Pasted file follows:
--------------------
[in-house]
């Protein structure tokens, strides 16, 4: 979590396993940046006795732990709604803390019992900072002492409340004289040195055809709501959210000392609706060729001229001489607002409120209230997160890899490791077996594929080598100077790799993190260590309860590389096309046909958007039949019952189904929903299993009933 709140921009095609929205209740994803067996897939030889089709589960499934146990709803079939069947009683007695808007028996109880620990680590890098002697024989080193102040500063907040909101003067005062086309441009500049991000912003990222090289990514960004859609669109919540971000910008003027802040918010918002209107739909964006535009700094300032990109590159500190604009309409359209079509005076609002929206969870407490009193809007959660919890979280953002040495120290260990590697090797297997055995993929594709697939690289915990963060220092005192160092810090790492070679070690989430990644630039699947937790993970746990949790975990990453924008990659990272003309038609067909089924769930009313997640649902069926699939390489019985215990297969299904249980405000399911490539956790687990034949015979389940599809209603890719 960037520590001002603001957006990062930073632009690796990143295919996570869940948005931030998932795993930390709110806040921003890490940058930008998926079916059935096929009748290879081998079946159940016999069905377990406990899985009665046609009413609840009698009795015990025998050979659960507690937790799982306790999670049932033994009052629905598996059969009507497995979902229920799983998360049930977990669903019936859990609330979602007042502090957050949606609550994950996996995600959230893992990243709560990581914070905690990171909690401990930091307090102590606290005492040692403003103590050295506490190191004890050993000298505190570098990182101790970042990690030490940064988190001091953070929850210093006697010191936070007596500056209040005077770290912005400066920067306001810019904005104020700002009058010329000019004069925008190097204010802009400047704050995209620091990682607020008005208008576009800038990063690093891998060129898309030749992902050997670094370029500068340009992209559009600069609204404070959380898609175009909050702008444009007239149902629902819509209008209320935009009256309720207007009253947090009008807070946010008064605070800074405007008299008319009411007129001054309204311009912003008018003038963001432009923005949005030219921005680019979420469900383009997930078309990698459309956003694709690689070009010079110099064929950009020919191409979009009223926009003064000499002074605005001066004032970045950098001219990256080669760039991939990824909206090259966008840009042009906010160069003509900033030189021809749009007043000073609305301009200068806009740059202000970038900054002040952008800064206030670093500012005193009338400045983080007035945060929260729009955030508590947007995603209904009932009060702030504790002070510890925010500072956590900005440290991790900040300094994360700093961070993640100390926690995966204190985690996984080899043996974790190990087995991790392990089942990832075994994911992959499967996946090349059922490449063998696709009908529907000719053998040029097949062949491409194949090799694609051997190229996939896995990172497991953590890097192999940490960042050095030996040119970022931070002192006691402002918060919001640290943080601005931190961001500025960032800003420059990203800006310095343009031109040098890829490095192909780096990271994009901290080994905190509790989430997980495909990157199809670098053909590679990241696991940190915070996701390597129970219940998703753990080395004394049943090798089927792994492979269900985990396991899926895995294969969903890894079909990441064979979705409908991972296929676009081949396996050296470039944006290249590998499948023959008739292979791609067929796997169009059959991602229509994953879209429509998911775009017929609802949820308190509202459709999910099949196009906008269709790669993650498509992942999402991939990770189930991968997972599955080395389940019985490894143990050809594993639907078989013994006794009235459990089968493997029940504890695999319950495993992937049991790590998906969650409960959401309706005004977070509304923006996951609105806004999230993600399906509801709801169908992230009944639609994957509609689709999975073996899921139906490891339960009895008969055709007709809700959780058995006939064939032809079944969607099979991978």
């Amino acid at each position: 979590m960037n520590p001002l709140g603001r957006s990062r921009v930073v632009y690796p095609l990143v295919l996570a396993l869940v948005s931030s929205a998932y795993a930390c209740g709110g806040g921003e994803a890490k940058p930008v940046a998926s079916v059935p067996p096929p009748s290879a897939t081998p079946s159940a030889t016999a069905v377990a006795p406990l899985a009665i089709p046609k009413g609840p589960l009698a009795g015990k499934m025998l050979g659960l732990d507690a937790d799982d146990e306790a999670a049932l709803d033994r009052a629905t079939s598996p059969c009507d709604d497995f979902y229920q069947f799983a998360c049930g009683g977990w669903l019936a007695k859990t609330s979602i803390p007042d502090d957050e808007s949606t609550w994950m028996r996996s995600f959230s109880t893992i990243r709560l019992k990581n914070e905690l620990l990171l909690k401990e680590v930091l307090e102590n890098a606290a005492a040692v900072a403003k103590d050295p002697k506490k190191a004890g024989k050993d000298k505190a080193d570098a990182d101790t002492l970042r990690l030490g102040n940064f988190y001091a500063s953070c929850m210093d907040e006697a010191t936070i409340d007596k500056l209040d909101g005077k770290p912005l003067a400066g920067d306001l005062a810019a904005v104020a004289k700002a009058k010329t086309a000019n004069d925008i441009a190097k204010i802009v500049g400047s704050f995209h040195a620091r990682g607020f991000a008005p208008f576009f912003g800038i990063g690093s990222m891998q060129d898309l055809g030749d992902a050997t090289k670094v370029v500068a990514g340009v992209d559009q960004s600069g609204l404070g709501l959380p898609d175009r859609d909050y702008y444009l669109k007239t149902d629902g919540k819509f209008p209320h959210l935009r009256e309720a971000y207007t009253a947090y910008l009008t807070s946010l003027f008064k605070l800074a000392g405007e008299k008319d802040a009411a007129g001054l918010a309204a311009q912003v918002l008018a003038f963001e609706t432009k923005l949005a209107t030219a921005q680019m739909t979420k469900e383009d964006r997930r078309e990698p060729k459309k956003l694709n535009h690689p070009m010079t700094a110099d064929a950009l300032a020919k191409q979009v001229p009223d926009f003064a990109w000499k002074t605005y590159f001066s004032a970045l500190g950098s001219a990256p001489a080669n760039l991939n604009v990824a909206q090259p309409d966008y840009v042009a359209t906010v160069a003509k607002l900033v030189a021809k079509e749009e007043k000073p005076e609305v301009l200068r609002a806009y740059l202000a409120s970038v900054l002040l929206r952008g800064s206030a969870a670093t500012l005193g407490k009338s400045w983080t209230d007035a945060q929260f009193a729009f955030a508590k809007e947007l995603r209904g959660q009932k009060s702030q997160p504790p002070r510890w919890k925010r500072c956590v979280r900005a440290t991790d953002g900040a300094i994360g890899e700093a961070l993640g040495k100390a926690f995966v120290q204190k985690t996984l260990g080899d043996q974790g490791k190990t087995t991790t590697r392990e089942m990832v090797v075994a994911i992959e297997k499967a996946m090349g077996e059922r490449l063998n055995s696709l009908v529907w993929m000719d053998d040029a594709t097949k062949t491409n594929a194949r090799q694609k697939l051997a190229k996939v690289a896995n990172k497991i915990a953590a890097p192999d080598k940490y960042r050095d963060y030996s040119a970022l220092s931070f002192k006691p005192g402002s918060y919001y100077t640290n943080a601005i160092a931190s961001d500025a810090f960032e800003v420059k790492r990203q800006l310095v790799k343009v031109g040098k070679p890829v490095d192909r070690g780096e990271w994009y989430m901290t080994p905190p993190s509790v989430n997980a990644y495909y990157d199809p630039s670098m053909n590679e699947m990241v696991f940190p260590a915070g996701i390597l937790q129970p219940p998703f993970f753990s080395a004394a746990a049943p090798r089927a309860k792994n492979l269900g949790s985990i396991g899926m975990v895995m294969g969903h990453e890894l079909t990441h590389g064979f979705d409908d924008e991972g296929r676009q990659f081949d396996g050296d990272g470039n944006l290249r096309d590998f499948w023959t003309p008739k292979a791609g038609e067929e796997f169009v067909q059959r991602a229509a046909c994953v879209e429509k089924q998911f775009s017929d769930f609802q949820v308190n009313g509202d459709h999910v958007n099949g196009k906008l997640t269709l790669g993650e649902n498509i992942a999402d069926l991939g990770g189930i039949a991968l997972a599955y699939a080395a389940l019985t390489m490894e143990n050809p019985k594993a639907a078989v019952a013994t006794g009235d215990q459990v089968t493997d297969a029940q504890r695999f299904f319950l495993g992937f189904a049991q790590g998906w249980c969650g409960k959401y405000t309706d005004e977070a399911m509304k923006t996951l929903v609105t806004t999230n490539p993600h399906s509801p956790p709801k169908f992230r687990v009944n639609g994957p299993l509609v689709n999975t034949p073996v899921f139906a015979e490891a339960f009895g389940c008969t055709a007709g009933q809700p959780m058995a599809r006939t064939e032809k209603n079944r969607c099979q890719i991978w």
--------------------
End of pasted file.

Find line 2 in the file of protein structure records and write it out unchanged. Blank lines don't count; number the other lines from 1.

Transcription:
């Protein structure tokens, strides 16, 4: 979590396993940046006795732990709604803390019992900072002492409340004289040195055809709501959210000392609706060729001229001489607002409120209230997160890899490791077996594929080598100077790799993190260590309860590389096309046909958007039949019952189904929903299993009933 709140921009095609929205209740994803067996897939030889089709589960499934146990709803079939069947009683007695808007028996109880620990680590890098002697024989080193102040500063907040909101003067005062086309441009500049991000912003990222090289990514960004859609669109919540971000910008003027802040918010918002209107739909964006535009700094300032990109590159500190604009309409359209079509005076609002929206969870407490009193809007959660919890979280953002040495120290260990590697090797297997055995993929594709697939690289915990963060220092005192160092810090790492070679070690989430990644630039699947937790993970746990949790975990990453924008990659990272003309038609067909089924769930009313997640649902069926699939390489019985215990297969299904249980405000399911490539956790687990034949015979389940599809209603890719 960037520590001002603001957006990062930073632009690796990143295919996570869940948005931030998932795993930390709110806040921003890490940058930008998926079916059935096929009748290879081998079946159940016999069905377990406990899985009665046609009413609840009698009795015990025998050979659960507690937790799982306790999670049932033994009052629905598996059969009507497995979902229920799983998360049930977990669903019936859990609330979602007042502090957050949606609550994950996996995600959230893992990243709560990581914070905690990171909690401990930091307090102590606290005492040692403003103590050295506490190191004890050993000298505190570098990182101790970042990690030490940064988190001091953070929850210093006697010191936070007596500056209040005077770290912005400066920067306001810019904005104020700002009058010329000019004069925008190097204010802009400047704050995209620091990682607020008005208008576009800038990063690093891998060129898309030749992902050997670094370029500068340009992209559009600069609204404070959380898609175009909050702008444009007239149902629902819509209008209320935009009256309720207007009253947090009008807070946010008064605070800074405007008299008319009411007129001054309204311009912003008018003038963001432009923005949005030219921005680019979420469900383009997930078309990698459309956003694709690689070009010079110099064929950009020919191409979009009223926009003064000499002074605005001066004032970045950098001219990256080669760039991939990824909206090259966008840009042009906010160069003509900033030189021809749009007043000073609305301009200068806009740059202000970038900054002040952008800064206030670093500012005193009338400045983080007035945060929260729009955030508590947007995603209904009932009060702030504790002070510890925010500072956590900005440290991790900040300094994360700093961070993640100390926690995966204190985690996984080899043996974790190990087995991790392990089942990832075994994911992959499967996946090349059922490449063998696709009908529907000719053998040029097949062949491409194949090799694609051997190229996939896995990172497991953590890097192999940490960042050095030996040119970022931070002192006691402002918060919001640290943080601005931190961001500025960032800003420059990203800006310095343009031109040098890829490095192909780096990271994009901290080994905190509790989430997980495909990157199809670098053909590679990241696991940190915070996701390597129970219940998703753990080395004394049943090798089927792994492979269900985990396991899926895995294969969903890894079909990441064979979705409908991972296929676009081949396996050296470039944006290249590998499948023959008739292979791609067929796997169009059959991602229509994953879209429509998911775009017929609802949820308190509202459709999910099949196009906008269709790669993650498509992942999402991939990770189930991968997972599955080395389940019985490894143990050809594993639907078989013994006794009235459990089968493997029940504890695999319950495993992937049991790590998906969650409960959401309706005004977070509304923006996951609105806004999230993600399906509801709801169908992230009944639609994957509609689709999975073996899921139906490891339960009895008969055709007709809700959780058995006939064939032809079944969607099979991978």